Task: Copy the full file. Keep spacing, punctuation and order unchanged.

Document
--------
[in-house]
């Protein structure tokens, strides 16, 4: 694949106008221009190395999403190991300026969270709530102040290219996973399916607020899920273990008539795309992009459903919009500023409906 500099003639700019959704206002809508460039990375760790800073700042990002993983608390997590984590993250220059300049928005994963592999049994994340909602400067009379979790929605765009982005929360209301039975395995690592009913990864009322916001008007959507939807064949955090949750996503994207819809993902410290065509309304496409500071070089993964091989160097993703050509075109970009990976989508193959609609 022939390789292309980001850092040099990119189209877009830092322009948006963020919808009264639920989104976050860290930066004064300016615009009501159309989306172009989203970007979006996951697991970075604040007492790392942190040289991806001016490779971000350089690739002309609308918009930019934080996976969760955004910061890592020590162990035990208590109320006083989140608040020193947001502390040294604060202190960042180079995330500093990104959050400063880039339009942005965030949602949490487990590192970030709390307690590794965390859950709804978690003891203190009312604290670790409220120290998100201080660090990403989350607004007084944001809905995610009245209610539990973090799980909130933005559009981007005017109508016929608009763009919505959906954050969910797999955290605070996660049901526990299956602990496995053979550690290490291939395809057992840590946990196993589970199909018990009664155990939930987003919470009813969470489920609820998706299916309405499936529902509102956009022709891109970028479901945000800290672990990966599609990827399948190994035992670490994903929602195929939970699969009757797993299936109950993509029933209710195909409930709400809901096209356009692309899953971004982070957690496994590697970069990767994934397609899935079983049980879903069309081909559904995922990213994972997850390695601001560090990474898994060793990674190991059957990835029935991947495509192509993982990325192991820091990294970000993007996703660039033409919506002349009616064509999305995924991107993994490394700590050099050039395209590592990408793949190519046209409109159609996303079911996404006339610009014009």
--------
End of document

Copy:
[in-house]
């Protein structure tokens, strides 16, 4: 694949106008221009190395999403190991300026969270709530102040290219996973399916607020899920273990008539795309992009459903919009500023409906 500099003639700019959704206002809508460039990375760790800073700042990002993983608390997590984590993250220059300049928005994963592999049994994340909602400067009379979790929605765009982005929360209301039975395995690592009913990864009322916001008007959507939807064949955090949750996503994207819809993902410290065509309304496409500071070089993964091989160097993703050509075109970009990976989508193959609609 022939390789292309980001850092040099990119189209877009830092322009948006963020919808009264639920989104976050860290930066004064300016615009009501159309989306172009989203970007979006996951697991970075604040007492790392942190040289991806001016490779971000350089690739002309609308918009930019934080996976969760955004910061890592020590162990035990208590109320006083989140608040020193947001502390040294604060202190960042180079995330500093990104959050400063880039339009942005965030949602949490487990590192970030709390307690590794965390859950709804978690003891203190009312604290670790409220120290998100201080660090990403989350607004007084944001809905995610009245209610539990973090799980909130933005559009981007005017109508016929608009763009919505959906954050969910797999955290605070996660049901526990299956602990496995053979550690290490291939395809057992840590946990196993589970199909018990009664155990939930987003919470009813969470489920609820998706299916309405499936529902509102956009022709891109970028479901945000800290672990990966599609990827399948190994035992670490994903929602195929939970699969009757797993299936109950993509029933209710195909409930709400809901096209356009692309899953971004982070957690496994590697970069990767994934397609899935079983049980879903069309081909559904995922990213994972997850390695601001560090990474898994060793990674190991059957990835029935991947495509192509993982990325192991820091990294970000993007996703660039033409919506002349009616064509999305995924991107993994490394700590050099050039395209590592990408793949190519046209409109159609996303079911996404006339610009014009």